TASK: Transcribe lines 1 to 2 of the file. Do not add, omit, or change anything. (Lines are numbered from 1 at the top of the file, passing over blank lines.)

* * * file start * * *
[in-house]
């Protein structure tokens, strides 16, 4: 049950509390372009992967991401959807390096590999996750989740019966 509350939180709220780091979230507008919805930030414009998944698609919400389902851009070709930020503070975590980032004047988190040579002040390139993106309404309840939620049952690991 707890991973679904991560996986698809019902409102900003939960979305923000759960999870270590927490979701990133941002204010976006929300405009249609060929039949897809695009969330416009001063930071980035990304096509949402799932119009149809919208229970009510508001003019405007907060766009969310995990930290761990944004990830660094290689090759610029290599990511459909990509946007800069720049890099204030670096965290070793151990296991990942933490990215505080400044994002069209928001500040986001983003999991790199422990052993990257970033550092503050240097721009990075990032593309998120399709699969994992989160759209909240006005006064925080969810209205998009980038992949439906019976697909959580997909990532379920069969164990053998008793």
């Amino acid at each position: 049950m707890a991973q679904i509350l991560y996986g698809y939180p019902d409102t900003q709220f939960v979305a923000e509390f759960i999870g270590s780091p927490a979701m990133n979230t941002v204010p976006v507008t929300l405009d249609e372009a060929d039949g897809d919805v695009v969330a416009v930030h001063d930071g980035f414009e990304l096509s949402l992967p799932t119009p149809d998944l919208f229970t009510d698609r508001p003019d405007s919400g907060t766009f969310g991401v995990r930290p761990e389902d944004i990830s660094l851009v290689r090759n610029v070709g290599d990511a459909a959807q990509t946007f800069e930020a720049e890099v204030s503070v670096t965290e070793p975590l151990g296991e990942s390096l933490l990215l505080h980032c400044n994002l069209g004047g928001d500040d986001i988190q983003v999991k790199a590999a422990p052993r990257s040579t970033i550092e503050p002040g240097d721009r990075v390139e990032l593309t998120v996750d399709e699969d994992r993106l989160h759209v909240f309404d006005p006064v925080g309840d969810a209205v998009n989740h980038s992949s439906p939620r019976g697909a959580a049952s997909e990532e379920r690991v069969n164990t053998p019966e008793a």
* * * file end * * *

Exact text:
[in-house]
């Protein structure tokens, strides 16, 4: 049950509390372009992967991401959807390096590999996750989740019966 509350939180709220780091979230507008919805930030414009998944698609919400389902851009070709930020503070975590980032004047988190040579002040390139993106309404309840939620049952690991 707890991973679904991560996986698809019902409102900003939960979305923000759960999870270590927490979701990133941002204010976006929300405009249609060929039949897809695009969330416009001063930071980035990304096509949402799932119009149809919208229970009510508001003019405007907060766009969310995990930290761990944004990830660094290689090759610029290599990511459909990509946007800069720049890099204030670096965290070793151990296991990942933490990215505080400044994002069209928001500040986001983003999991790199422990052993990257970033550092503050240097721009990075990032593309998120399709699969994992989160759209909240006005006064925080969810209205998009980038992949439906019976697909959580997909990532379920069969164990053998008793």